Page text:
One of the requirements of Teach For America’s pre-work is writing a story of self: an anecdote that showcases a bit of your personality! Read on for mine… no judgement if it’s a bit dramatic
For the longest time, I’ve had an odd sense of guilt for leaving my home state. The eighth-biggest city in Wisconsin, my hometown is full of tucked-away gems, like painted Victorian houses and impromptu prairie restorations.
It’s also a town that loses most of its college-bound students, in a state with even greater brain-drain issues. The city’s largest employer was an ancient General Motors factory, which rolled out its last vehicle two days before Christmas in 2008.
By that time, I was finishing my first semester in digital journalism at Columbia College in downtown Chicago.
Updates of my city’s slow dissembling came in short phone calls from my grandparents, clippings of the Janesville Gazette my mom sent, and the slow closing of businesses where high school friends once worked.
It wasn’t until junior year of college that the reality of this set in- when Wisconsin got governor of the college dropout variety. Friends and family began supporting his radically anti-education initiatives with his focus more on low-income factory jobs than high-paying, high-skill careers. In his first year, he cut more than 1.6 billion dollars from public schools and universities.
At this point, I was studying abroad in London. More short phone calls, more newspaper clippings sent in shoe boxes with other, mixed in with articles about the Snowpocalypse. All for a governor whose election I didn’t even vote in.
All of this came to a head in the summer of 2012, when I was frantically knocking on doors and urging my neighbors far and wide to vote against him in the recall election. A stabbing feeling of guilt mixed in with my democratic spirit: I left this state, I didn’t vote in the election that led to this situation… and my mom’s a teacher. Who have I become?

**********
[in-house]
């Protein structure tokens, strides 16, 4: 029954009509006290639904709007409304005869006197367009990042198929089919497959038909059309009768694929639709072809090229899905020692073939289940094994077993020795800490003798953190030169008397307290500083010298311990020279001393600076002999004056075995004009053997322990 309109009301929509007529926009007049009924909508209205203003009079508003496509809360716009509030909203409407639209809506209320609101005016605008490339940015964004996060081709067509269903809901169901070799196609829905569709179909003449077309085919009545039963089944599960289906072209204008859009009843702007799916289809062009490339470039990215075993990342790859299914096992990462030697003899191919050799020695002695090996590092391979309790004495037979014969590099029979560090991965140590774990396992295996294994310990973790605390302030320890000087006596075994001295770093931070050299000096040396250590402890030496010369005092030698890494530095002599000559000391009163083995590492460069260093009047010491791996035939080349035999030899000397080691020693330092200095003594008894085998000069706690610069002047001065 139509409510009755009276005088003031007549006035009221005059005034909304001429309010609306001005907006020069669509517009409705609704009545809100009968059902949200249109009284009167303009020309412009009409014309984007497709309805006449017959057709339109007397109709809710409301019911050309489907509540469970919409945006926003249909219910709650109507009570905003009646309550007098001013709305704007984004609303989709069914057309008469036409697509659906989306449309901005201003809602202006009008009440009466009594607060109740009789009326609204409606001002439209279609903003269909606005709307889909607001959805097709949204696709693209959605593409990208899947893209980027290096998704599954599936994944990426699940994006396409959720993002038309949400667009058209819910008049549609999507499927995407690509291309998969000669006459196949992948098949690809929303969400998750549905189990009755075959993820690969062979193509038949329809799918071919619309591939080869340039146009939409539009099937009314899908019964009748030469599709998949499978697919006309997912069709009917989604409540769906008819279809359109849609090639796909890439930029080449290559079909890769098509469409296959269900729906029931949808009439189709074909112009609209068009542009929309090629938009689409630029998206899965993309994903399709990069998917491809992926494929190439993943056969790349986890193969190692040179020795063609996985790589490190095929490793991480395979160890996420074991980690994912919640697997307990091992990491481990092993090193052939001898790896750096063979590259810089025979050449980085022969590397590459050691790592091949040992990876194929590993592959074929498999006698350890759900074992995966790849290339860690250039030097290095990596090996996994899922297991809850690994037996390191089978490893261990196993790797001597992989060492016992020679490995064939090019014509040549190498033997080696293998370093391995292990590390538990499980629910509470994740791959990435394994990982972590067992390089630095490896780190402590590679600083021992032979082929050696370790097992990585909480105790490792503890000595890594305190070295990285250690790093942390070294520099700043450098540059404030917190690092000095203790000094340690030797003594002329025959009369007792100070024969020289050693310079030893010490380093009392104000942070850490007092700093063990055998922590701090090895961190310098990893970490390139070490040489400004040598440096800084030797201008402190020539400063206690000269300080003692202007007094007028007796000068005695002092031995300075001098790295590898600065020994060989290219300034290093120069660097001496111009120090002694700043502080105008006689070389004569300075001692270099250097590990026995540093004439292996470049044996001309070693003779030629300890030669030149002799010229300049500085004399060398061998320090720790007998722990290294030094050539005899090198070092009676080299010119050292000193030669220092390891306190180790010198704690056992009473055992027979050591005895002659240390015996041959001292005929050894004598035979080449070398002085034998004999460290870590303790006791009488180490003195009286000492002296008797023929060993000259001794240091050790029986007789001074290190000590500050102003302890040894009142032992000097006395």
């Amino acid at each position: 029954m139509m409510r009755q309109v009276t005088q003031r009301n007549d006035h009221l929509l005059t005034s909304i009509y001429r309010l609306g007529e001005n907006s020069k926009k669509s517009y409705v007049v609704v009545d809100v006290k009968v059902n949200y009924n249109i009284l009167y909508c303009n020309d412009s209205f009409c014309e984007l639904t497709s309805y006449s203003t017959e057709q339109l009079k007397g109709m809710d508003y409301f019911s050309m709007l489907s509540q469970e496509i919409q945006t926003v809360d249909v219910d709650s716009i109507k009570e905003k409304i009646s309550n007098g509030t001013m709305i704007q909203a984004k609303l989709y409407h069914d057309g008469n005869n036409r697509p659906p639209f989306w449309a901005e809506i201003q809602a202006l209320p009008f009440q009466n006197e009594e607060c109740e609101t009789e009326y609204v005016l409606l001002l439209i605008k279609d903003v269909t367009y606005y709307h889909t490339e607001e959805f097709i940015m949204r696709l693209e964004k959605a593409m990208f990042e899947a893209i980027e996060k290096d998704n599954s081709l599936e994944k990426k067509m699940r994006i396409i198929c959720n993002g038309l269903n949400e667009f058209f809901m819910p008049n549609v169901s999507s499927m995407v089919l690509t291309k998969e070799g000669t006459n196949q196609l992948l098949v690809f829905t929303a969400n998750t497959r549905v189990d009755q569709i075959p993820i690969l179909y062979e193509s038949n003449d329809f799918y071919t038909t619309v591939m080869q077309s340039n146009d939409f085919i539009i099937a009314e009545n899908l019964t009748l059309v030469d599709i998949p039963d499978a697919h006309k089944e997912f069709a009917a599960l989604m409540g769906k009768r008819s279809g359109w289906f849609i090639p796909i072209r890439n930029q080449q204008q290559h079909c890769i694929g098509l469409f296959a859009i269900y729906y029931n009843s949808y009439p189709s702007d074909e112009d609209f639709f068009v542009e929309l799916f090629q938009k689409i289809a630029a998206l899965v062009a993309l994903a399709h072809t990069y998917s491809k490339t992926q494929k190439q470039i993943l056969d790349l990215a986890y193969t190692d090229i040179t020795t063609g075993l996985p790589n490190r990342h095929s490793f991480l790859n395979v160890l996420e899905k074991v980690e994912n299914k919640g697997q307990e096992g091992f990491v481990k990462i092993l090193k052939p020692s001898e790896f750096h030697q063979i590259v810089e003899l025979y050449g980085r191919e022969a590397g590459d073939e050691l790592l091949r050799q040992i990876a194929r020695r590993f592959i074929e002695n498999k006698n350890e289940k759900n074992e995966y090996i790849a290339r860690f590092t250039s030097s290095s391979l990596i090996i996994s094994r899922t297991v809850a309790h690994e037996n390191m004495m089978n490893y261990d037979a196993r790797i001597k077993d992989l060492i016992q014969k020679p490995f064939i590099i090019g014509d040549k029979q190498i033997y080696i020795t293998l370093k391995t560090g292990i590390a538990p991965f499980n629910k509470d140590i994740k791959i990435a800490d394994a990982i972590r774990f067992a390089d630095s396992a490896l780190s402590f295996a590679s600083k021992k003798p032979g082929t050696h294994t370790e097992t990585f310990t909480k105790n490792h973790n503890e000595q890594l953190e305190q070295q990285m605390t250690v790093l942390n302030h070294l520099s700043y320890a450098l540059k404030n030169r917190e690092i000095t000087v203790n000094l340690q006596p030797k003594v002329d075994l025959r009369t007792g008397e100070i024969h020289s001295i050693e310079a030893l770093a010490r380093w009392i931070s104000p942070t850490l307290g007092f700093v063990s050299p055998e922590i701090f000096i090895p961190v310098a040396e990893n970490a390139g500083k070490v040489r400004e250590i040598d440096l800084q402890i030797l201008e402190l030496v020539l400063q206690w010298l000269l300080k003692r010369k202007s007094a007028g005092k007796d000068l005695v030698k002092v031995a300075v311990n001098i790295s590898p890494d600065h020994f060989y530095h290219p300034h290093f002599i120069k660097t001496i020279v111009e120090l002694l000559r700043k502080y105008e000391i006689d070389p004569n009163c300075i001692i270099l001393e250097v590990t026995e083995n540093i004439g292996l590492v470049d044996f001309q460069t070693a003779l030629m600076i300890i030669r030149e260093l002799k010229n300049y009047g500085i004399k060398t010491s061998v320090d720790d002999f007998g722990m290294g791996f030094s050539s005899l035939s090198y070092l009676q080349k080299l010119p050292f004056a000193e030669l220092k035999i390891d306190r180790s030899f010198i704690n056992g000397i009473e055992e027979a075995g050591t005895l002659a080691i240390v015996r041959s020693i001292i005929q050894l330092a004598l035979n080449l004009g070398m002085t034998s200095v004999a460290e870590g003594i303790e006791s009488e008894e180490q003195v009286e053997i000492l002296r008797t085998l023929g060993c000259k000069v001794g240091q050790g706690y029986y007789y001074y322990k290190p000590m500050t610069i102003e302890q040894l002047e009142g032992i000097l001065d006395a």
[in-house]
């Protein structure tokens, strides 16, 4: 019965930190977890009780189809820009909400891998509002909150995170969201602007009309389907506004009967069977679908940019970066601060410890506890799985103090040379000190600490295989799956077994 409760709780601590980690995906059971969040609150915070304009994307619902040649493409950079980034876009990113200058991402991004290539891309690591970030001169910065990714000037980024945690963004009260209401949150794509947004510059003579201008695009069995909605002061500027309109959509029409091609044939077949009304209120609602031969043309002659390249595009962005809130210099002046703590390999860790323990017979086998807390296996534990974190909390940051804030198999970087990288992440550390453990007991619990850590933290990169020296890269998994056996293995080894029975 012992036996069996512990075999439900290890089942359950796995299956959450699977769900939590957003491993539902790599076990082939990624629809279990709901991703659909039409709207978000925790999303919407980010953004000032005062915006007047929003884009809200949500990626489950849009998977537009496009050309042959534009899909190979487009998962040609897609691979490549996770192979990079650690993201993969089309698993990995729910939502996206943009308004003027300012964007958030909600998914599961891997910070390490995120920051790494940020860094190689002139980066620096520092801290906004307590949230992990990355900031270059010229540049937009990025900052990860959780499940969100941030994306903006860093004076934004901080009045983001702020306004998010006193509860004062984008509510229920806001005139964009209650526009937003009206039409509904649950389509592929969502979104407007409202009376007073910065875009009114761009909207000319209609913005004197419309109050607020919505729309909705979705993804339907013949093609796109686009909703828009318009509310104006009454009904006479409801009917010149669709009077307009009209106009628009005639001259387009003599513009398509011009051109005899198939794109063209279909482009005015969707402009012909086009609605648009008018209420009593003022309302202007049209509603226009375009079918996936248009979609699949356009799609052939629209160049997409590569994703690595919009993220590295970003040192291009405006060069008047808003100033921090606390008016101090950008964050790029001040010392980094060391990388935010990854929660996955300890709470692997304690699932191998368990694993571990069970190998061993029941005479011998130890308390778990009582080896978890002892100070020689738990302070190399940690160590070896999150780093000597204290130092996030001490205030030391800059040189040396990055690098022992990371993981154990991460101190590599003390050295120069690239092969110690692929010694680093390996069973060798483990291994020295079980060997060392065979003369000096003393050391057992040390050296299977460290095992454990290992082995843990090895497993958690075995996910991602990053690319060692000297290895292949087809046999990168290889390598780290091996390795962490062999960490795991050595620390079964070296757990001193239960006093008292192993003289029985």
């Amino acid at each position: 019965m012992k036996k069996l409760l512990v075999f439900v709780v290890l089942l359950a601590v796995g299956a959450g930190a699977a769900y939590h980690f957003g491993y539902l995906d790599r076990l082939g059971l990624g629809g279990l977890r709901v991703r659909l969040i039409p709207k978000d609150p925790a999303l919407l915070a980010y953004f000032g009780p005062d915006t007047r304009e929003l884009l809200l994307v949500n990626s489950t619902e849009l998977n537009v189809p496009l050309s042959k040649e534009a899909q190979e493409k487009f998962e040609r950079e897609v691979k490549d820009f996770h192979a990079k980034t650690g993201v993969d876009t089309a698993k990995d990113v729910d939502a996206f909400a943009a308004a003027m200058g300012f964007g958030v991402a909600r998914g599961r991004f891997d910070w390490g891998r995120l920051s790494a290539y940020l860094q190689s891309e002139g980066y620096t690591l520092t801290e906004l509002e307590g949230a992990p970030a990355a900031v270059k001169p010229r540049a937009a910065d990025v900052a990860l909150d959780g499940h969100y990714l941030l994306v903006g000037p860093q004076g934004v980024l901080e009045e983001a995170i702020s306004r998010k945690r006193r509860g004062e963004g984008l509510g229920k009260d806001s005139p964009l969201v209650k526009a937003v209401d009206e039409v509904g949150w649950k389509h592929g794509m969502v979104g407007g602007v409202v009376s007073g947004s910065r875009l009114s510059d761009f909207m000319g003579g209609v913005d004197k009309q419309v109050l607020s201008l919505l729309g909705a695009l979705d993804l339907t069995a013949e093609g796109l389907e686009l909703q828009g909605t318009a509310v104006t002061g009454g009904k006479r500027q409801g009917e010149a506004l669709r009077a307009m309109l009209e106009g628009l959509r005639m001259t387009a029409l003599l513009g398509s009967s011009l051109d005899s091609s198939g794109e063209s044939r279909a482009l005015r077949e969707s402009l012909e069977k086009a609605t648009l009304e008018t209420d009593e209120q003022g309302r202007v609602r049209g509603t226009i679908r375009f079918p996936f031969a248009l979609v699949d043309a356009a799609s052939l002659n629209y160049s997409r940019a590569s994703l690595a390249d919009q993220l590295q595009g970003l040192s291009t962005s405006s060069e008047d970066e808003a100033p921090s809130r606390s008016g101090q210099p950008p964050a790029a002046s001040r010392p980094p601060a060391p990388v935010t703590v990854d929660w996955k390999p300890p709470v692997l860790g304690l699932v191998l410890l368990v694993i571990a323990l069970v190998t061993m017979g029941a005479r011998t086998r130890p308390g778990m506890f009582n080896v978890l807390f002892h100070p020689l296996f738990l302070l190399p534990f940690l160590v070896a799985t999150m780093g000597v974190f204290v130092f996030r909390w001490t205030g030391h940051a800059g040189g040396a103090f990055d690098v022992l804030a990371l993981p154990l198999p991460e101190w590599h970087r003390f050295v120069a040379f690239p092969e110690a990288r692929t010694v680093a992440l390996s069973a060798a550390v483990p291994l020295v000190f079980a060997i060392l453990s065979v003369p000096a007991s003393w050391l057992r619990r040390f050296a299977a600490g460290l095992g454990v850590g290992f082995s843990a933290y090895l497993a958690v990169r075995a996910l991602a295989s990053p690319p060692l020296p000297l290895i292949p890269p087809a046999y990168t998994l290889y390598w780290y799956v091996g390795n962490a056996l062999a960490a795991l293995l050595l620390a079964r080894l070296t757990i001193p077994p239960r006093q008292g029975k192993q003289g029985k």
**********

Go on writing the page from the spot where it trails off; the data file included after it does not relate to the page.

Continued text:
On Election night, June 5, I opted for Family Guy reruns, unable to stomach the impending results. That night, I lost a bit of pride for my home state and was given a hearty serving of the bitterness that seems to slosh about in greater and greater quantities in people as they age.
In some ways, I felt that maybe I should leave the state for good. Maybe my ideals aren’t a good fit. Lord knows I’d get along better in SanFran or New York City. But if I’m anything, it’s stubborn. Those who voted conservatively made me want to dig my feet in the snow and stay all that much more.
After all, there is a silver lining within the whole issue: in my home county- the one where I spent a week canvassing, texting, calling friends, debating family members- voted against the standing governor by more than 10,000 votes. It was in that moment that I knew my state would, eventually, get back onto the right track. Myself, and more than a million other people were ready to see this through.
I had worked for an issue I so strongly believe in. I failed. Myself and a million others failed. But I am better for it. And I’ve learned from it.
What’s more, I personally was over feeling guilty for going to the big city, or heading over to Minnesota. I’m ready to take every experience I have gained, every experience I will gain, and keep my voice in the future of the great state of Wisconsin.